NADIS is a network of 40 veterinary practices and six veterinary colleges monitoring diseases of cattle, sheep and pigs in the UK.

NADIS data can highlight potential livestock disease and parasite incidences before they peak, providing a valuable early warning for the month ahead.


June 2004

By Neil Sargison BA VetMB DSHP FRCVS

NADIS Sheep Disease Focus

Photosensitisation

NADIS receives reports every summer of swollen heads in white-faced sheep, caused by photosensitisation. 

Photosensitisation occurs in cattle, sheep, goats and horses following the accumulation of photosensitive metabolites under the skin and their reaction with sunlight to cause necrotic damage.

 

SWOLLEN HEAD IN A BLUEFACE LEICESTER EWE DUE TO PHOTOSENSITISATION

Clinical signs
The first sign of photosensitisation is usually swelling of wool-free unpigmented areas of the face, ears and limbs. 

In thin sheep, or certain sheep breeds, such as the Scottish Blackface, the skin of the midline of the back at the parting of the fleece is also involved. Affected animals are restless, rub or scratch affected areas and seek shade. Severely affected animals don’t eat and rapidly lose body condition. 

These signs are followed by seepage of serous fluid through the skin, which dries to form yellow crusts.  

Skin necrosis, scab formation, (in particular around the muzzle, eyes and on the ears), sloughing and regeneration follow over a period of several months. Ears are sometimes lost or shrivel and curl at the tips.

 

FACE RUBBING IN A ROMNEY RAM

 

CURLING OF THE EAR TIP IN A BLACKFACE LAMB

 

LOSS OF THE EAR OF A SHETLAND EWE
 

Cases of photosensitisation occur either as a primary condition or secondary to liver damage.

Primary photosensitisation
Most cases of photosensitisation seen in the UK follow the movement of sheep from poor to lush green pasture such as silage aftermaths, and are associated with failure to adapt to increased amounts of chlorophyll.

 

PHOTOSENSITISATION IN A GREYFACE GIMMER, 5 DAYS AFTER TURNING ONTO LUSH GREEN PASTURE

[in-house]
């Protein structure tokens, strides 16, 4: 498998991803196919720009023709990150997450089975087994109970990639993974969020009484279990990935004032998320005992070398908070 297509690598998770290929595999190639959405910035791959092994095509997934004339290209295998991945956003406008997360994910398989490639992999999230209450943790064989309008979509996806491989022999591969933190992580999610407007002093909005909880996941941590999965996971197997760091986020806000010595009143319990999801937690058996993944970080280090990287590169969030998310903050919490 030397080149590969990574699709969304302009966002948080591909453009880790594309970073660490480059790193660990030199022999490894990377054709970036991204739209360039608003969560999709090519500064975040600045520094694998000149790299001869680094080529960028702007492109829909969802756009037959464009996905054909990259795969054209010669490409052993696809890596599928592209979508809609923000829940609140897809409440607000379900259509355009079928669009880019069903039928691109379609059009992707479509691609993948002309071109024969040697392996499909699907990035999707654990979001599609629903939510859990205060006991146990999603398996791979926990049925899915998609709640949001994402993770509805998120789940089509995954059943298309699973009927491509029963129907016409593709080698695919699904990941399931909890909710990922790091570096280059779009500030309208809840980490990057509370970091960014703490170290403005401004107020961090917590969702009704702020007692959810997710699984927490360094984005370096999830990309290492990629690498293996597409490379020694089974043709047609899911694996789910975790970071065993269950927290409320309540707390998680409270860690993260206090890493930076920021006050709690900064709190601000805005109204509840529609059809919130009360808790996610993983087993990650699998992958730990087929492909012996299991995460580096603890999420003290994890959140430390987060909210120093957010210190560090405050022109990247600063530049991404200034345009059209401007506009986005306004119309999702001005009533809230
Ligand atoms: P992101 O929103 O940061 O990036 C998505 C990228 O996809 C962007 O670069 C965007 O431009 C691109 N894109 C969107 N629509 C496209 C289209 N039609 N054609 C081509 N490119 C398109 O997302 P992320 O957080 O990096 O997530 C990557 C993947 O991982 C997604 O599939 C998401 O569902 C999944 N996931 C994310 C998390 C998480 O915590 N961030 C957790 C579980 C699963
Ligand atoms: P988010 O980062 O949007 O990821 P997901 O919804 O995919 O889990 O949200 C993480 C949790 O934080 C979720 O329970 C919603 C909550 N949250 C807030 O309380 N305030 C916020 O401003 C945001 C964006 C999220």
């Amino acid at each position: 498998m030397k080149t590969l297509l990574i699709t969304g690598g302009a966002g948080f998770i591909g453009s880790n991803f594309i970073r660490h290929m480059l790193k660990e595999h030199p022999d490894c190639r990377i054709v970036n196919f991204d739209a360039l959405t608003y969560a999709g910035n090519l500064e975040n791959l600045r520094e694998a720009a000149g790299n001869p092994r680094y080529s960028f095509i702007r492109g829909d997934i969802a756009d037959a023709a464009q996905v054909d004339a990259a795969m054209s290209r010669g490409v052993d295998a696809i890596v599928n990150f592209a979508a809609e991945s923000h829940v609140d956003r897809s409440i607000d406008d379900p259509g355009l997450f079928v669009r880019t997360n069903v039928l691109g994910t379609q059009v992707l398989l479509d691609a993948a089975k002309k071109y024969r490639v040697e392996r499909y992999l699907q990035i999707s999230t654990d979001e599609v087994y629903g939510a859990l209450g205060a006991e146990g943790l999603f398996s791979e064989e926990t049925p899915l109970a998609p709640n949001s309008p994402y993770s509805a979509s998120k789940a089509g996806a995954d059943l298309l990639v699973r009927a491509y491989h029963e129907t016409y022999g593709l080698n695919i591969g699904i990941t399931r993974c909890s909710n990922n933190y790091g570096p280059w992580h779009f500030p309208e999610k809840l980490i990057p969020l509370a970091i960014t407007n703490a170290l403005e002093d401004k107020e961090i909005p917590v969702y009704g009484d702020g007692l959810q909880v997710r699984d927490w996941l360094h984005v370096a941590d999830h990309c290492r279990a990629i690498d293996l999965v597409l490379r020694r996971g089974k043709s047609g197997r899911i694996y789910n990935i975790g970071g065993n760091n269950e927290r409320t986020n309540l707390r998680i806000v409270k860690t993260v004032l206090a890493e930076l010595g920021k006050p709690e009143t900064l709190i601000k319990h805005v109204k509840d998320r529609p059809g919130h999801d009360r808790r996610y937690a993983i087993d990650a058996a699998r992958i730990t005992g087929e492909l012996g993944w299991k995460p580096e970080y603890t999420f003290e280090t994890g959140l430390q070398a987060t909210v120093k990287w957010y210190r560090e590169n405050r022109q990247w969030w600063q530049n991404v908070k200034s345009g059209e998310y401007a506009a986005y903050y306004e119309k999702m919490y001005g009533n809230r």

Certain toxic plants contain photodynamic agents that are absorbed and carried systemically to the skin. 

For example, clinical signs of photosensitisation are seen within 2 – 3 days of ingestion of St. John‘s wort (Hypericum perforatum), which is common in hedgerows and scrub ground in the UK, and contains the photodynamic agent hypericin. 

Hepatogenous (liver) photosensitisation
Photosensitisation can occur when the excretion of phylloerythrin, a normal degradation product of chlorophyll, which is normally excreted in bile, is obstructed due to various liver diseases. 

High levels of phylloerythrin make the skin sensitive to sunlight.

 

RAISED WOOL OVER AN AREA OF SKIN NECROSIS ON THE BACK OF A BLACKFACE RAM LAMB

Hepatogenous photosensitisation is associated with the ingestion of a number of plant or fungal toxins, or may be due to an inherited defect in Southdown and Corriedale sheep. 

In many Scottish hill areas, annual outbreaks occur, with up to 10% of lambs affected during early summer. 

These cases are probably associated with the ingestion of bog-asphodel (Narthrecium ossifragum). While ragwort is much less toxic to sheep than to cattle, long term ingestion can result in photosensitisation.

 

BOG ASPHODEL

Management
There is no satisfactory treatment for photosensitisation. However, affected animals should be immediately housed in darkness for up to 3 weeks to avoid further reaction with sunlight until the lesions heal.


• While every effort is made to ensure that the content of this forecast is accurate at the time of publication, NADIS cannot accept responsibility for errors or omissions. All information is general and will need to be adapted in the light of individual farm circumstances in consultation with your veterinary surgeon.

Copyright © NADIS 2002



 

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